The recent dangers exposed by incidents involving crude oil transportation have been at the top of the agendas of Capital Region Assemblymembers Patricia Fahy (D-Albany), John T. McDonald III (D-Cohoes), and Phil Steck (D-Colonie). Today, they announced the introduction of legislation to address the storage facilities of bulk petroleum (A.9926); to strengthen penalties when trains block crossings (A.10086), and to create a private right of action so that, in the event someone is harmed by violation of that law, they can recoup their losses (A.10085); and bill language is currently being drafted to increase the balance of the state’s oil spill fund to 2014 standards.
The trains carrying this highly volatile crude oil pass through many parts of the Capital Region, in close proximity to residential neighborhoods. Fahy, McDonald and Steck are calling for an environmental review of the practice, especially considering that the state legislature and the executive branch, as far back as the early 1970’s decided, in statute, that:
“…the state is the trustee, for the benefit of its citizens, of all natural resources within its jurisdiction; and that the storage and transfer of petroleum between vessels, between facilities and vessels, and between facilities, whether onshore or offshore, is a hazardous undertaking and imposes risks of damage to persons and property within this state.”(Article 12, NYS Navigation Law)
While we are awaiting additional federal measures, Governor Cuomo has called for doubling the number of rail inspectors in the state. Fahy, McDonald and Steck said they support the call to increase the number of these safety personnel, but say more needs to be done.
"The unabated growth in the transportation and storage of crude oil in our state is alarming not only to me but to my fellow legislators and concerned citizens,” Assemblymember Fahy said. “It is my hope that this legislative series will serve as a preventative measure to ensure that rail traffic remains safe for all, secures taxpayers from excessive liability, and protects our environment.”
“As the economy continues to improve we have seen increased rail traffic for a variety of reasons including the transport of Bakken Crude Oil,” said Assemblymember McDonald. “Regardless of the reasons, it is imperative that rail traffic remain safe and have minimal impact on the safety and well-being of the residents and the environment. Additionally it is critical that we protect communities in the unlikely occurrence of derailment or incident that can cause serious harm. This package of bills put forth by the delegation will seek to update standards that have not been reviewed for some time and will allow for the rail industry to continue to conduct its business as our economy continues to thrive.”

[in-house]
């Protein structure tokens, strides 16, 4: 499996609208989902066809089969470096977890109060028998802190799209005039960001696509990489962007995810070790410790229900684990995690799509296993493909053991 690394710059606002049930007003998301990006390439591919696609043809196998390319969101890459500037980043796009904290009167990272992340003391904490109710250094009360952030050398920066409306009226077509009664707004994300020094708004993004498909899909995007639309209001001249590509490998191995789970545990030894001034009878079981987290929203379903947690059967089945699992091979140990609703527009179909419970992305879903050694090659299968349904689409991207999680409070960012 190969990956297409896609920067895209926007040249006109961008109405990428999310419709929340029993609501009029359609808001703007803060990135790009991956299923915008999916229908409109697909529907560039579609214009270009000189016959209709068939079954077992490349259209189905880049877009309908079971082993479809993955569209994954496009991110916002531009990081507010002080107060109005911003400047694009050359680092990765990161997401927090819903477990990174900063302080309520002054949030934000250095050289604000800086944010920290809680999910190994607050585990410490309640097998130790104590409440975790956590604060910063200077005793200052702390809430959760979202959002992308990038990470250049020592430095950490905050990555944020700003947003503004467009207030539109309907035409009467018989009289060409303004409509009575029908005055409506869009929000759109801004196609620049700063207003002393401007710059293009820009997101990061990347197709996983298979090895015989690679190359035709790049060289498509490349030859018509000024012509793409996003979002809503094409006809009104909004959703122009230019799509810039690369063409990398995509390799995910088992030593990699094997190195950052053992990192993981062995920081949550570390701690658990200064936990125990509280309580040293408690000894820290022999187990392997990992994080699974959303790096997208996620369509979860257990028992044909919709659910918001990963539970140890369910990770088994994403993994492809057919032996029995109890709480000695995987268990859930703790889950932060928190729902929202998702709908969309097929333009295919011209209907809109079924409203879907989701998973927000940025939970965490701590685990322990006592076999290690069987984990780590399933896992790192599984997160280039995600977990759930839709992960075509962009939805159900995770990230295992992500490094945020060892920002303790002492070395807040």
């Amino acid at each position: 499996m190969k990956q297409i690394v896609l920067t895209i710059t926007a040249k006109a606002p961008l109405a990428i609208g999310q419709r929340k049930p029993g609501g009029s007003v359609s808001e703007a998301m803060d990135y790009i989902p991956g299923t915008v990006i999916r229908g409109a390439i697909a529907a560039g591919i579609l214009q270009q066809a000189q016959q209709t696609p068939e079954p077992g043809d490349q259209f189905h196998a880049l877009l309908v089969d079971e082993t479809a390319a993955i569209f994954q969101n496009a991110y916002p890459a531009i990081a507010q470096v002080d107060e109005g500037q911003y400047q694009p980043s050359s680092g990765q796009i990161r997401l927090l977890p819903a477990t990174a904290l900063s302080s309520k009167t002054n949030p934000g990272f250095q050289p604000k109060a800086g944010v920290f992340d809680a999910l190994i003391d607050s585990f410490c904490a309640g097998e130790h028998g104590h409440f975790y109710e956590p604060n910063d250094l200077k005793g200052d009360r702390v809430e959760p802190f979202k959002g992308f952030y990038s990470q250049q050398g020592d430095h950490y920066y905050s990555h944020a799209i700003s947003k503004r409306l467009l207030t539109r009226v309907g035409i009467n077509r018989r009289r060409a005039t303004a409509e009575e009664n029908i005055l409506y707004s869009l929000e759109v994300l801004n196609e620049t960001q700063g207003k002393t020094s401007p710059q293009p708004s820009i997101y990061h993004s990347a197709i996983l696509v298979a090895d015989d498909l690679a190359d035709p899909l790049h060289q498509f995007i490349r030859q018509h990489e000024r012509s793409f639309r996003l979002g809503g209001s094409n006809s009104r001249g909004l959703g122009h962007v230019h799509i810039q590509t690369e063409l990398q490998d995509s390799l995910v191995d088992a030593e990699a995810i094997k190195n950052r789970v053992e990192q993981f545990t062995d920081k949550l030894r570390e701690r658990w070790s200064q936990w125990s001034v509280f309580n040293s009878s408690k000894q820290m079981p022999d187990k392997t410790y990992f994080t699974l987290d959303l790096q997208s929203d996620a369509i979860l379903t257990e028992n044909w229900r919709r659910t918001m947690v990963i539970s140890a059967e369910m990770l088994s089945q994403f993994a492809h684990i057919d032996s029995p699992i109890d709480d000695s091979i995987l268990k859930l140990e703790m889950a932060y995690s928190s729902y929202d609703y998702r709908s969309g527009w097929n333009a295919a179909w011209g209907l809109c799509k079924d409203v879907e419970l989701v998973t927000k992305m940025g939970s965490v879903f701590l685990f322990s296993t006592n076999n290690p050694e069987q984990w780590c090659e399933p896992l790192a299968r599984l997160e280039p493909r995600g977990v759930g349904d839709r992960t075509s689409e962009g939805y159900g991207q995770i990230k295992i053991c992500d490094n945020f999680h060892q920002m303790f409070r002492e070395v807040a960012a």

The trains that transport the Bakken crude oil travel great distances, passing through residential areas across the country. Many citizens are rightfully concerned about the hazardous and volatile nature of the liquid. Another issue that has come to light is that some of these trains are so long that they are breaking existing NYS law by taking more than five minutes to clear a crossing. This is an issue that is alarming as towns in the Capital District have railroad crossings that can block emergency personnel from gaining access to the communities they serve.
“Whether these trains are stopped still in their tracks, or are occupying railroad crossings for more than five minutes in villages such as Menands, this can lead to first responders having to take longer, indirect routes in the event of an emergency,” Assemblymember Steck said. “Trains traveling with highly flammable materials are enough for concern. But the problem of trains stopped on their tracks frequently and for great lengths of time adds even more opportunity for something to go wrong in our community. This package of bills will, from the State perspective, address the issues that have drawn concern from our communities in an effort to ensure safety,” said Assemblymember Steck.
In addition to the legislation sponsored by the delegation regarding these trains, the Assemblymembers are also calling for a series of public hearings to be conducted by the Assembly Transportation committee to get public input on this matter and hear from residents directly affected by this. It should be noted that Federal law governs the safety of the train cars and the tracks themselves, so there are relevant issues that are outside State regulatory power.